I Bow Down to Your Beauty and Wisdom Mother Earth

Posted by on Oct 1, 2018

After attending a racial diversity conference on Thursday against the backdrop of two weeks of Senate confirmation hearings, during which the full scale ugliness of patriarchy was on display, I felt a call from the wilderness to go to a place of silence, to look within, and resolve any internal conflict and separation from life.  In order to serve others, sometimes we need to focus on our own self-care.

We left the Denny Creek trailhead at 730am and hiked up towards Melakwa Lake amidst the colors of autumn.

About 40 minutes into the hike, the first clearing opens with Chair Peak in the distance.

 

 

 

 

 

 

 

 

Moon setting above autumn fields.

A 7.5 hour energy infusion of powerful rock, riotous fall foliage and shades of green.

My dependable and stout hiking partner – Dave – currently in between jobs and looking for work in the legal profession. (I convinced him to take a day off from the job search and expand his inner horizons). Email your employment inquiries – I will forward to him.

 

 

Morning peekaboo sun rays as we approach the first pass before Melakwa Lake.

 

 

 

 

 

Melakwa Lake

Hiking the dry creek bed between Lower and Upper Melakwa Lakes

Rocks

Rocks

More rocks – lots of pikas singing to us.

Softness in rocky places.

Heading up towards Melakwa Pass – rocks on the west side of the valley were brown. On the east, gray.

Head for the base of the cliff (center left of image), and then traverse (upwards and to the right) along a narrow boot trail between the cliff/trees on left, and the talus slope on the right.

Grove of ancient trees near Melakwa Pass. This place was magical.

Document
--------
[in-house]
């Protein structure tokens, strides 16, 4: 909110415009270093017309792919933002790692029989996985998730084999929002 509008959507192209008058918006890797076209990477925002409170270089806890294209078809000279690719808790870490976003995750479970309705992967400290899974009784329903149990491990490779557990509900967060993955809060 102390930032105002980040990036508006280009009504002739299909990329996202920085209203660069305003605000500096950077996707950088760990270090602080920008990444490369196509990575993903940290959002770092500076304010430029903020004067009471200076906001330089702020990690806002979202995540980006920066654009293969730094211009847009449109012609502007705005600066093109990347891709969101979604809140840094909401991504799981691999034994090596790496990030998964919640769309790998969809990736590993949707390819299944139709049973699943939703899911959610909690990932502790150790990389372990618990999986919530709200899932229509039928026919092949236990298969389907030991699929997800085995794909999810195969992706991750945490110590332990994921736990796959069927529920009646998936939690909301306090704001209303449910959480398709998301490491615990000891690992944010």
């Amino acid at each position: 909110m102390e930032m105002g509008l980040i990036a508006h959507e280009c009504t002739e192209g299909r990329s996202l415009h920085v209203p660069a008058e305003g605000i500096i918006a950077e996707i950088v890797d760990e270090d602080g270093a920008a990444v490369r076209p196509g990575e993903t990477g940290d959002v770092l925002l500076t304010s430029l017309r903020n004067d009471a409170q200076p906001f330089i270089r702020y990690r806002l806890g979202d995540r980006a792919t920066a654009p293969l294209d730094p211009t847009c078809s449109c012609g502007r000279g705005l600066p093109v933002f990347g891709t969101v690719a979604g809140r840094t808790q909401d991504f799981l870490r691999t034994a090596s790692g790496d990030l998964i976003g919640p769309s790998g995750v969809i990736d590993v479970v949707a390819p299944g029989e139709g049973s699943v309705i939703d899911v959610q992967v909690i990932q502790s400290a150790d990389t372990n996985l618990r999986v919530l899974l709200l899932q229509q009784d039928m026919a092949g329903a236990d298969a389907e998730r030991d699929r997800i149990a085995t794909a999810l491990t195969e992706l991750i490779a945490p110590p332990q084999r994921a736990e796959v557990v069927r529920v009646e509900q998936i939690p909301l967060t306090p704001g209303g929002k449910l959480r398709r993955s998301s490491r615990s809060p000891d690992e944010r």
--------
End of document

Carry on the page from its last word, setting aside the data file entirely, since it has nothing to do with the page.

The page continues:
Chair Peak Lake from Melakwa Pass.

Melakwa Pass panorama

Descending from Melakwa Pass to Chair Peak Lake

 

 

 

Chair Peak lake

Snow Lake and the Central Cascades beyond the Middle Fork Snoqaulmie valley in the distance.

Headed toward the ridge connecting to Gem Lake

But first we had to descend about 100 feet down (from the lone tall tree in upper center), then traverse straight across a very tricky (steep) talus field that was now wet with a light drizzle.

A more conservative route here would descend 100-200 feet further down and then traverse across, then regain the lost vertical. We chose to traverse right next to the base of the cliff (the high route). There was one tricky move requiring one to grab onto a branch, leaning underneath a tree (branches in face), then penduluming across, while sliding down a smooth ledge.

The final traverse to the ridge to Gem Lake (Kaleetan Peak, Melakwa Lake, and Chair Peak in bakcground).

Riotous colors – looking down towards Lower Wildcat Lake.

Gem Lake

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One more steep boot trail above Gem Lake descending slippery roots and dirt before reaching gentler maintained trails.

Gem

It was drizzling with a chill wind as we traversed around Gem Lake. We paused here to nibble on dark chocolate and feast our eyes on more color.

No, not survey paint. Purple poop (bird? pika?)

Doctor Seuss painted this scene.

so many tarns

Dramatic cliffs above Snow Lake

Snow Lake – still about 2 hours to go to reach the bicycles stashed at the Alpental parking lot. The traverse from Chair Peak Lake to Gem Lake (red line) is the crux of the trip.

About a two mile bike ride from Alpental parking lot that descended 800 feet on the old Cascade highway back to the trailhead at Denny Creek.

 

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